Do CPAs Need to Take the LSAT? A breakdown of the LSAT vs CPA

If you’re an accountant, do you know if CPAs need to take the LSAT and go to law school? After all, some public accountants consider law school to supplement their careers in tax. But the CPA and LSAT exams are completely different, and both require a significant amount of study time. So if you’re considering the LSAT vs CPA Exam, this post will break down your options.

Why Would CPAs Need to Take the LSAT?

To start, do you know why CPAs might take the LSAT in the first place? Well, law school may be especially appealing for CPAs who hope to work on legal or policy issues. Or the law school path can help CPAs leverage their experience to start lucrative careers in business, corporate finance, compliance, or tax law. Plus, a background in accounting can help set you apart from other law school applicants.


Before you decide if you need to take both the LSAT and CPA, first consider what types of exams they are and how long you’ll need to study. For instance, the CPA Exam is a knowledge-based exam, but the LSAT is not. In fact, the LSAT primarily tests reasoning and reading comprehension. So in that respect, they are completely different types of tests.

Furthermore, the CPA Exam is pass/fail. However, with the LSAT, you’ll receive a score that is compared against other law school applicants. And if you want, you can take the LSAT over and over again until you get the score you need to get into a top law school.

Is the CPA Exam Harder than the LSAT?

Is the LSAT harder than the CPA Exam? Or is the CPA Exam more difficult than the LSAT?

Well, studying for the CPA Exam is a different process from studying for the LSAT exam. Some candidates claim that it’s easier to study for the LSAT than the CPA Exam and that the LSAT requires fewer study hours to get a good score.

The CPA Exam requires a lot of memorization, and most candidates need to take several practice exams before they can pass. But for the LSAT, candidates learn strategies for answering the questions, such as how to organize information in a question and how to ID language prompts.

However, the answer to “Is the LSAT harder than the CPA Exam?” really depends on the candidate. After all, the CPA Exam tests your knowledge base, but the LSAT tests your reasoning skills. As a result, the total number of hours you’ll need to study for each exam depends on your unique skill set.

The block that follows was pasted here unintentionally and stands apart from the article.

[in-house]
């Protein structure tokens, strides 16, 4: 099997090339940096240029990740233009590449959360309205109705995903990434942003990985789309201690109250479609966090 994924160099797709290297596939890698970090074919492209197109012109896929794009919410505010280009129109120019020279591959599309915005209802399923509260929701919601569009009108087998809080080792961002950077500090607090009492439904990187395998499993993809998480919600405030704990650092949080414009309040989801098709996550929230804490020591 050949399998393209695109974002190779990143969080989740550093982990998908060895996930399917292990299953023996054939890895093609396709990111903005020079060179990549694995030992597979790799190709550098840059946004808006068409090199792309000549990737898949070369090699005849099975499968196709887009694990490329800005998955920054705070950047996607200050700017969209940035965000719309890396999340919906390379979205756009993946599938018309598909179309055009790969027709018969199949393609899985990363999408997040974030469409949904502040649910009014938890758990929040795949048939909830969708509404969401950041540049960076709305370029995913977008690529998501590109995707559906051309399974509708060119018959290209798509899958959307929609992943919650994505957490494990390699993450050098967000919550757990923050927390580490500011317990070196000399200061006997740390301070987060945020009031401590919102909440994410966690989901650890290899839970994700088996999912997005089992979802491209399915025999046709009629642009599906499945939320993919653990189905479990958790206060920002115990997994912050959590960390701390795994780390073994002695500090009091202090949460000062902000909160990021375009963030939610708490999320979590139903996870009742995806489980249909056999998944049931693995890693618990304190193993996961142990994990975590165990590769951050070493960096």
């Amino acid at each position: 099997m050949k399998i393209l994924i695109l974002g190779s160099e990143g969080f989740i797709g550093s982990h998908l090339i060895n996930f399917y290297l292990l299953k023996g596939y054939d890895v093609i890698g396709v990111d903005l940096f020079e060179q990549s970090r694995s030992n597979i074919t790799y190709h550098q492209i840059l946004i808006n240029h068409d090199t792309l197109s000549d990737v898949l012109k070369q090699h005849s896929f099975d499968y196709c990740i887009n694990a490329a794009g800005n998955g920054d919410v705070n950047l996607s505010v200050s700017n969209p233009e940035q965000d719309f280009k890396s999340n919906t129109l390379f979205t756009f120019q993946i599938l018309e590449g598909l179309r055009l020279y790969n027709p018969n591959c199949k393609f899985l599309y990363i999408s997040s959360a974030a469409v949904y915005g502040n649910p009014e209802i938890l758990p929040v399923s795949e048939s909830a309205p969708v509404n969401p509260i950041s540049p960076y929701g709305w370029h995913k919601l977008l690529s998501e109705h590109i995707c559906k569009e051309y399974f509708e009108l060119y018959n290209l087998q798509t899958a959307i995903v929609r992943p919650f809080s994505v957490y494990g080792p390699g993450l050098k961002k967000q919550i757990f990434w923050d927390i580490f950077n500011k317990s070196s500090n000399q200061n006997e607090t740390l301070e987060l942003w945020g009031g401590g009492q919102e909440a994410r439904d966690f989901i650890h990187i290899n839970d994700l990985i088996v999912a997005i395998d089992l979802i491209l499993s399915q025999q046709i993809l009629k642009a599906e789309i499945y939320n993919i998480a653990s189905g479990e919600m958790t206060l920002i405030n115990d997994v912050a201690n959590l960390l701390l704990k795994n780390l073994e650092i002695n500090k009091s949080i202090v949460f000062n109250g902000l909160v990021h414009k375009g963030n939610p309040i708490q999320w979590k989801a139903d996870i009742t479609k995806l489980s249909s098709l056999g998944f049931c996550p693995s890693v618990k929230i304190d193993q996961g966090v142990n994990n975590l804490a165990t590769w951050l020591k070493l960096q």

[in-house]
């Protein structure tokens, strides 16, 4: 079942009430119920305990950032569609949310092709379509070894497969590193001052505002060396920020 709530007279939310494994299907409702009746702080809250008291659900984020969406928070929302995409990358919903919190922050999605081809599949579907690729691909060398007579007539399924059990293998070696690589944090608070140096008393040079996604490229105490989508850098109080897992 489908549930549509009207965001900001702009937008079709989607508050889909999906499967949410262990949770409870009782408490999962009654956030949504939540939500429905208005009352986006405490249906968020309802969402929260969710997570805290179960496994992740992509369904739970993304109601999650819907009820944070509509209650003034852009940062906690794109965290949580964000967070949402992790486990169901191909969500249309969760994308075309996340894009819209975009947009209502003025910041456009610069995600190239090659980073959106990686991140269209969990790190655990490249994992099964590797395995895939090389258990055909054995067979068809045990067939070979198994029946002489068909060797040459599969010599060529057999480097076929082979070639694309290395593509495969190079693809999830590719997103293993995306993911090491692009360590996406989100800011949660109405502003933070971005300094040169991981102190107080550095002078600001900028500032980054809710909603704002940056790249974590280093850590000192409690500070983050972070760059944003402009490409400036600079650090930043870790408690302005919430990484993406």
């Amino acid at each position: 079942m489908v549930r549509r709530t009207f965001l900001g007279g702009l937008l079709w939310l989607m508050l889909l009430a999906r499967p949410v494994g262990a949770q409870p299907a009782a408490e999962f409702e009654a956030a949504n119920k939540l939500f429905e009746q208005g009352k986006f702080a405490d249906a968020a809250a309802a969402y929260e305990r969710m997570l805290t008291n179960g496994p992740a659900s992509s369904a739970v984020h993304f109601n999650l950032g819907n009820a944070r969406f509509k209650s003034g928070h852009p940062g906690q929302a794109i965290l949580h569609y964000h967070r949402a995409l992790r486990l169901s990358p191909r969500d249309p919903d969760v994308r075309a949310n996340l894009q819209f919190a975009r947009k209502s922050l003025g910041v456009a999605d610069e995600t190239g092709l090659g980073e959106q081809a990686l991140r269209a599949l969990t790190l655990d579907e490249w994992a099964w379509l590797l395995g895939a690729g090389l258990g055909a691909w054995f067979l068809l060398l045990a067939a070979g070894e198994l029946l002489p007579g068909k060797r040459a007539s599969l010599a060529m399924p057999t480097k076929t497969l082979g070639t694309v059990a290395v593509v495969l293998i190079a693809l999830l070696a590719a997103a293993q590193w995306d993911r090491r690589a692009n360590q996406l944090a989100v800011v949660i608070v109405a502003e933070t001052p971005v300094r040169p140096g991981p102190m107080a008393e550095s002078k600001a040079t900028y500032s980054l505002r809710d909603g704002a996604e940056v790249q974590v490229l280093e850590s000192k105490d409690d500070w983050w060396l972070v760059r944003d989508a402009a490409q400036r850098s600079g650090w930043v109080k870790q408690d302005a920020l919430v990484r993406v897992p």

Studying for the LSAT vs CPA

It doesn’t matter if you will take the LSAT, the CPA Exam, or both – you need a good study plan and a review course to help you get the best score possible. I’ve checked out the pros and cons of the best LSAT review courses and the best CPA Exam study materials to help you find the study aids that work for your learning style.

Plus, I have some discounts to share, too! One of the biggest discounts is with Becker CPA, our top-rated CPA Exam review course. (It’s the course I used to pass the CPA Exam!) But I have other discounts and CPA and LSAT coupons, too.

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Best CPA Exam Review Courses

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FAQs about the LSAT vs CPA

Do accountants do well on the LSAT?

Will accounting help you with the LSAT? Of course, each person’s experience with the LSAT is different. And whether or not you do well depends on how much you study. But think about it this way: accountants can be people who are very analytical and can solve complex reasoning problems. In general, those skills can help you score well on the LSAT.

Can an accountant take the LSAT?

Yes! Most law schools will accept candidates with a variety of undergraduate degrees and backgrounds, including accounting.

Should an accountant go to law school?

Knowledge of accounting is beneficial for practically any area of law practice. Additionally, big accounting firms employ lawyers with accounting backgrounds. So if you’re a CPA who has a special interest in tax law, you should definitely consider going to law school, too!

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Further Reading about the LSAT vs CPA

About the Author S ML

Susan L. is one of the biggest cheerleaders on the I Pass the CPA Exam team. She loves seeing our readers succeed. You'll often find her writing about all things accounting.

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